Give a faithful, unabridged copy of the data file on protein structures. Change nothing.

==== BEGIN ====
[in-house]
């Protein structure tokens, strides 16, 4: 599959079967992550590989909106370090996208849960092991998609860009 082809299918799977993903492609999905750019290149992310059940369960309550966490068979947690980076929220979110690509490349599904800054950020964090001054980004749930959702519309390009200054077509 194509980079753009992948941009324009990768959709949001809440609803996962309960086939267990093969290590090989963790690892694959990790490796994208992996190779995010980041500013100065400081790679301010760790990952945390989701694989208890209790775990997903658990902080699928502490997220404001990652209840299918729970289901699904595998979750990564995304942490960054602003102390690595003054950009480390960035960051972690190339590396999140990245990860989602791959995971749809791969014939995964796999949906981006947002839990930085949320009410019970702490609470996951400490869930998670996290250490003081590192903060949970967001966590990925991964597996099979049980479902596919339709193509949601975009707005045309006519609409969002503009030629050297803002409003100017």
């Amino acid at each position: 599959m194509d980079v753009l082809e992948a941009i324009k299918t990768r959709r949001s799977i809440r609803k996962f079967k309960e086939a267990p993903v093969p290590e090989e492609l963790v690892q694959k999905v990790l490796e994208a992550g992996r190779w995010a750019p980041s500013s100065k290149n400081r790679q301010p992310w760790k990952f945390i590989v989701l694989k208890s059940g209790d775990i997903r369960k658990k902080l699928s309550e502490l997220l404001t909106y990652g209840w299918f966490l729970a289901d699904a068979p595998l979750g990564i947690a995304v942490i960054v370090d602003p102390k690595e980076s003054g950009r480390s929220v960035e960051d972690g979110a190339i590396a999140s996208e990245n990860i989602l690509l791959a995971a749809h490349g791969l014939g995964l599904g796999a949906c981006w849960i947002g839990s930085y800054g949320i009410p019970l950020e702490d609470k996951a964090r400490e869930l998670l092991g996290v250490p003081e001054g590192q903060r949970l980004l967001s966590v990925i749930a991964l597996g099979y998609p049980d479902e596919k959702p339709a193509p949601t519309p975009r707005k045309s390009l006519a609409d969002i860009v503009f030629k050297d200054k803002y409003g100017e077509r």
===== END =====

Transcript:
[in-house]
């Protein structure tokens, strides 16, 4: 599959079967992550590989909106370090996208849960092991998609860009 082809299918799977993903492609999905750019290149992310059940369960309550966490068979947690980076929220979110690509490349599904800054950020964090001054980004749930959702519309390009200054077509 194509980079753009992948941009324009990768959709949001809440609803996962309960086939267990093969290590090989963790690892694959990790490796994208992996190779995010980041500013100065400081790679301010760790990952945390989701694989208890209790775990997903658990902080699928502490997220404001990652209840299918729970289901699904595998979750990564995304942490960054602003102390690595003054950009480390960035960051972690190339590396999140990245990860989602791959995971749809791969014939995964796999949906981006947002839990930085949320009410019970702490609470996951400490869930998670996290250490003081590192903060949970967001966590990925991964597996099979049980479902596919339709193509949601975009707005045309006519609409969002503009030629050297803002409003100017």
């Amino acid at each position: 599959m194509d980079v753009l082809e992948a941009i324009k299918t990768r959709r949001s799977i809440r609803k996962f079967k309960e086939a267990p993903v093969p290590e090989e492609l963790v690892q694959k999905v990790l490796e994208a992550g992996r190779w995010a750019p980041s500013s100065k290149n400081r790679q301010p992310w760790k990952f945390i590989v989701l694989k208890s059940g209790d775990i997903r369960k658990k902080l699928s309550e502490l997220l404001t909106y990652g209840w299918f966490l729970a289901d699904a068979p595998l979750g990564i947690a995304v942490i960054v370090d602003p102390k690595e980076s003054g950009r480390s929220v960035e960051d972690g979110a190339i590396a999140s996208e990245n990860i989602l690509l791959a995971a749809h490349g791969l014939g995964l599904g796999a949906c981006w849960i947002g839990s930085y800054g949320i009410p019970l950020e702490d609470k996951a964090r400490e869930l998670l092991g996290v250490p003081e001054g590192q903060r949970l980004l967001s966590v990925i749930a991964l597996g099979y998609p049980d479902e596919k959702p339709a193509p949601t519309p975009r707005k045309s390009l006519a609409d969002i860009v503009f030629k050297d200054k803002y409003g100017e077509r």